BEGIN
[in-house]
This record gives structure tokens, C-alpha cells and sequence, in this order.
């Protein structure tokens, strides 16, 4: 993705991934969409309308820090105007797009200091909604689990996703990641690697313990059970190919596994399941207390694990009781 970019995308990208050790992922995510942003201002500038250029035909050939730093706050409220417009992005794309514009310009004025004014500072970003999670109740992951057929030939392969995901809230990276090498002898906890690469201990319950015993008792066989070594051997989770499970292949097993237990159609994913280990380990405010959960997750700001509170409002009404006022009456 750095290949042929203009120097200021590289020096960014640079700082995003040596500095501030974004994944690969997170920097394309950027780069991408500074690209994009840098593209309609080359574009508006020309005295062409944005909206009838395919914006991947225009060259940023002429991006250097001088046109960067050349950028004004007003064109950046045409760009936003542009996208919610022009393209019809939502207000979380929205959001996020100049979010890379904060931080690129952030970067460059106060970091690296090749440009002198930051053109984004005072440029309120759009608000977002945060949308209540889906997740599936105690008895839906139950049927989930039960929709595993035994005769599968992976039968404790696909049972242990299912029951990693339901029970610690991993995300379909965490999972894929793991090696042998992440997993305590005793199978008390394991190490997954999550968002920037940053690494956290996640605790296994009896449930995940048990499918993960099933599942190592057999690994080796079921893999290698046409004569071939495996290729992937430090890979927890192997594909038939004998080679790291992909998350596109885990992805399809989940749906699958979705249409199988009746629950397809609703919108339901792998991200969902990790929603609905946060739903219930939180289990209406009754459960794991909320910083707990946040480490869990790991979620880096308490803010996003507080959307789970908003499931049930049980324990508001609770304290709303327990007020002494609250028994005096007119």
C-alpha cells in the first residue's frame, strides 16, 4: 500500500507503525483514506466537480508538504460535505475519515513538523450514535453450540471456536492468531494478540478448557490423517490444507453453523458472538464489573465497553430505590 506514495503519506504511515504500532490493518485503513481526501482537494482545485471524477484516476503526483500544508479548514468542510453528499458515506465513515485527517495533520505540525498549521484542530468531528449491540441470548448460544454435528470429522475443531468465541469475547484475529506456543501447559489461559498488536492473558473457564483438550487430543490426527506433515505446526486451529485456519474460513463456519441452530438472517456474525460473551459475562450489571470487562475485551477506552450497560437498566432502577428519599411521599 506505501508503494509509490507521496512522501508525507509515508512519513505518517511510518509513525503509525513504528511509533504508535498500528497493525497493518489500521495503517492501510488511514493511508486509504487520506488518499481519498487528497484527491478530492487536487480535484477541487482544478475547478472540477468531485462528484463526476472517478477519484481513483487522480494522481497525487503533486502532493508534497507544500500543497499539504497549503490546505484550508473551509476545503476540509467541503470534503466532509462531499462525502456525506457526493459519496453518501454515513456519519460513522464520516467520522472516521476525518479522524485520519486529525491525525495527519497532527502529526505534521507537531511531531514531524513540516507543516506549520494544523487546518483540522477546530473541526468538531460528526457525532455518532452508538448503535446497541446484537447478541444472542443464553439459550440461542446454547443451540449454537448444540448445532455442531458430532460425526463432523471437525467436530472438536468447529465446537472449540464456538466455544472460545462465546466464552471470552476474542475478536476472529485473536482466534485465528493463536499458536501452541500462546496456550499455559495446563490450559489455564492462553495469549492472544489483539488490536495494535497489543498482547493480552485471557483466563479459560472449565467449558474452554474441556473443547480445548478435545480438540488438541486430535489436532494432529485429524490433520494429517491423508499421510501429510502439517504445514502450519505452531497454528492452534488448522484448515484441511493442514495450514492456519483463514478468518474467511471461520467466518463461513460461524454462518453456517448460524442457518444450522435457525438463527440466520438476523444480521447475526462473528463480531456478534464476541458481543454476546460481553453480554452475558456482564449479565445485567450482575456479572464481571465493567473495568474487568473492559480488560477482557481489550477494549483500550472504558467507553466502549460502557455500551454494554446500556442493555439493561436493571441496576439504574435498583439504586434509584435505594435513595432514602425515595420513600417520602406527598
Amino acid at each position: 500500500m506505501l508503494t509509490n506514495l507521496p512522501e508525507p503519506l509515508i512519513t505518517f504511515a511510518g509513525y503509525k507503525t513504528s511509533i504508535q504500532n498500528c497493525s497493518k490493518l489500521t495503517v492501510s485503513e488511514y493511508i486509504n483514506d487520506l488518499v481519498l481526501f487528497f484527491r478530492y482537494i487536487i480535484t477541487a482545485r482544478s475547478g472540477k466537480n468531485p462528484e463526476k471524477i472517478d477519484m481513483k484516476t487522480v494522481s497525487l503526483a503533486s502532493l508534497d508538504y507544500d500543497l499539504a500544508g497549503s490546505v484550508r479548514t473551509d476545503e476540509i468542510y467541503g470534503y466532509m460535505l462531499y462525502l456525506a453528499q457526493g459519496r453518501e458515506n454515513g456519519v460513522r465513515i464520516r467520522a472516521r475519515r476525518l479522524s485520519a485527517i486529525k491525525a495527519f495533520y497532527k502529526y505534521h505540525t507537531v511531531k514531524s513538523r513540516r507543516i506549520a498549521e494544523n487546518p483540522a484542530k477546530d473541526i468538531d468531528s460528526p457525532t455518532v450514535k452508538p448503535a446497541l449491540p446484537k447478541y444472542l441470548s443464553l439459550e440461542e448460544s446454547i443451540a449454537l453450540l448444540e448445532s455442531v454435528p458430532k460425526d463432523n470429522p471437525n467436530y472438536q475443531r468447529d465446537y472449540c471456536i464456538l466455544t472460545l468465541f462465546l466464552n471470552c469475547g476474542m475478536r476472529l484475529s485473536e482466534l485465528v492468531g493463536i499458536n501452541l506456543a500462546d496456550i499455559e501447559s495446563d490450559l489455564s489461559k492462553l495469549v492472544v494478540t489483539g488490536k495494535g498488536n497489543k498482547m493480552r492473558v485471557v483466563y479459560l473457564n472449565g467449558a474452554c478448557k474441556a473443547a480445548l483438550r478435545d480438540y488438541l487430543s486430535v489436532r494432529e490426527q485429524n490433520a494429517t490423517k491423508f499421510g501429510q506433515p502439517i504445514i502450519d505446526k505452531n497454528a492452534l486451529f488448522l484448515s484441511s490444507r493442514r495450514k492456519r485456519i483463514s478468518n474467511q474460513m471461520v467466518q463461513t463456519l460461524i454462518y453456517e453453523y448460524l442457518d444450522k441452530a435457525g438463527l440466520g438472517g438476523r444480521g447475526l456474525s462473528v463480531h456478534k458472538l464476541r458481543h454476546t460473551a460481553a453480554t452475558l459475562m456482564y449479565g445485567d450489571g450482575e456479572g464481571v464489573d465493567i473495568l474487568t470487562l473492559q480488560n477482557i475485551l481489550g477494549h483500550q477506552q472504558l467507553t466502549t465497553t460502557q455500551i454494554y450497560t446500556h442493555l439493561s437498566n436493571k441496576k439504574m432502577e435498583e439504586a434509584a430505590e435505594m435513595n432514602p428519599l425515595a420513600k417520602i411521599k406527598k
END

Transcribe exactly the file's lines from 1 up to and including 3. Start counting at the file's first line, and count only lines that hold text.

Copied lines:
[in-house]
This record gives structure tokens, C-alpha cells and sequence, in this order.
């Protein structure tokens, strides 16, 4: 993705991934969409309308820090105007797009200091909604689990996703990641690697313990059970190919596994399941207390694990009781 970019995308990208050790992922995510942003201002500038250029035909050939730093706050409220417009992005794309514009310009004025004014500072970003999670109740992951057929030939392969995901809230990276090498002898906890690469201990319950015993008792066989070594051997989770499970292949097993237990159609994913280990380990405010959960997750700001509170409002009404006022009456 750095290949042929203009120097200021590289020096960014640079700082995003040596500095501030974004994944690969997170920097394309950027780069991408500074690209994009840098593209309609080359574009508006020309005295062409944005909206009838395919914006991947225009060259940023002429991006250097001088046109960067050349950028004004007003064109950046045409760009936003542009996208919610022009393209019809939502207000979380929205959001996020100049979010890379904060931080690129952030970067460059106060970091690296090749440009002198930051053109984004005072440029309120759009608000977002945060949308209540889906997740599936105690008895839906139950049927989930039960929709595993035994005769599968992976039968404790696909049972242990299912029951990693339901029970610690991993995300379909965490999972894929793991090696042998992440997993305590005793199978008390394991190490997954999550968002920037940053690494956290996640605790296994009896449930995940048990499918993960099933599942190592057999690994080796079921893999290698046409004569071939495996290729992937430090890979927890192997594909038939004998080679790291992909998350596109885990992805399809989940749906699958979705249409199988009746629950397809609703919108339901792998991200969902990790929603609905946060739903219930939180289990209406009754459960794991909320910083707990946040480490869990790991979620880096308490803010996003507080959307789970908003499931049930049980324990508001609770304290709303327990007020002494609250028994005096007119």